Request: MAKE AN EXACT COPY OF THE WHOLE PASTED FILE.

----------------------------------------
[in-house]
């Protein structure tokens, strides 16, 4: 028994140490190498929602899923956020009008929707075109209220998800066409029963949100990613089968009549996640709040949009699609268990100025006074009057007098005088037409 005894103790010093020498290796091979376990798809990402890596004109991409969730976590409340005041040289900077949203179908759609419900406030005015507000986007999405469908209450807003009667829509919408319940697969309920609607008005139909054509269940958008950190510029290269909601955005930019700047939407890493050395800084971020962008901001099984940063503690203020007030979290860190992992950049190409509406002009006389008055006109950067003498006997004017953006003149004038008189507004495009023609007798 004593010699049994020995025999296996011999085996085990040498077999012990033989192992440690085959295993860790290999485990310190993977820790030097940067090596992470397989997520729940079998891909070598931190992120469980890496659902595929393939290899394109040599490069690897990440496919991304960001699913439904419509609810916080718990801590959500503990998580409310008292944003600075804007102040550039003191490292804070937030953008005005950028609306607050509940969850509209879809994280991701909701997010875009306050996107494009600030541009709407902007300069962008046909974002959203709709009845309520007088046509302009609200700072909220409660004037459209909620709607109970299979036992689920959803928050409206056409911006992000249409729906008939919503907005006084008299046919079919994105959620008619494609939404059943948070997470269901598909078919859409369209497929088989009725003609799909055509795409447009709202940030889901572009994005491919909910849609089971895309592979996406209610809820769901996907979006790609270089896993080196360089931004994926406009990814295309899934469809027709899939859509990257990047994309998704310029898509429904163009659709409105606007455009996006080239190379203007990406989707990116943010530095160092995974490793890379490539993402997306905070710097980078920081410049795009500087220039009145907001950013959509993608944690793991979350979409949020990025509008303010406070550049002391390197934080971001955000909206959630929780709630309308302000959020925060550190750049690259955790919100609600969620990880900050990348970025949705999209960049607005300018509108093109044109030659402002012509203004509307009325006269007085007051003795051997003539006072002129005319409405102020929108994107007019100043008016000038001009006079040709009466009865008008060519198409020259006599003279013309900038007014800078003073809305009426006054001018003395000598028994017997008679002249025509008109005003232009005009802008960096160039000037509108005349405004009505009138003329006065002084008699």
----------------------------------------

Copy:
[in-house]
């Protein structure tokens, strides 16, 4: 028994140490190498929602899923956020009008929707075109209220998800066409029963949100990613089968009549996640709040949009699609268990100025006074009057007098005088037409 005894103790010093020498290796091979376990798809990402890596004109991409969730976590409340005041040289900077949203179908759609419900406030005015507000986007999405469908209450807003009667829509919408319940697969309920609607008005139909054509269940958008950190510029290269909601955005930019700047939407890493050395800084971020962008901001099984940063503690203020007030979290860190992992950049190409509406002009006389008055006109950067003498006997004017953006003149004038008189507004495009023609007798 004593010699049994020995025999296996011999085996085990040498077999012990033989192992440690085959295993860790290999485990310190993977820790030097940067090596992470397989997520729940079998891909070598931190992120469980890496659902595929393939290899394109040599490069690897990440496919991304960001699913439904419509609810916080718990801590959500503990998580409310008292944003600075804007102040550039003191490292804070937030953008005005950028609306607050509940969850509209879809994280991701909701997010875009306050996107494009600030541009709407902007300069962008046909974002959203709709009845309520007088046509302009609200700072909220409660004037459209909620709607109970299979036992689920959803928050409206056409911006992000249409729906008939919503907005006084008299046919079919994105959620008619494609939404059943948070997470269901598909078919859409369209497929088989009725003609799909055509795409447009709202940030889901572009994005491919909910849609089971895309592979996406209610809820769901996907979006790609270089896993080196360089931004994926406009990814295309899934469809027709899939859509990257990047994309998704310029898509429904163009659709409105606007455009996006080239190379203007990406989707990116943010530095160092995974490793890379490539993402997306905070710097980078920081410049795009500087220039009145907001950013959509993608944690793991979350979409949020990025509008303010406070550049002391390197934080971001955000909206959630929780709630309308302000959020925060550190750049690259955790919100609600969620990880900050990348970025949705999209960049607005300018509108093109044109030659402002012509203004509307009325006269007085007051003795051997003539006072002129005319409405102020929108994107007019100043008016000038001009006079040709009466009865008008060519198409020259006599003279013309900038007014800078003073809305009426006054001018003395000598028994017997008679002249025509008109005003232009005009802008960096160039000037509108005349405004009505009138003329006065002084008699």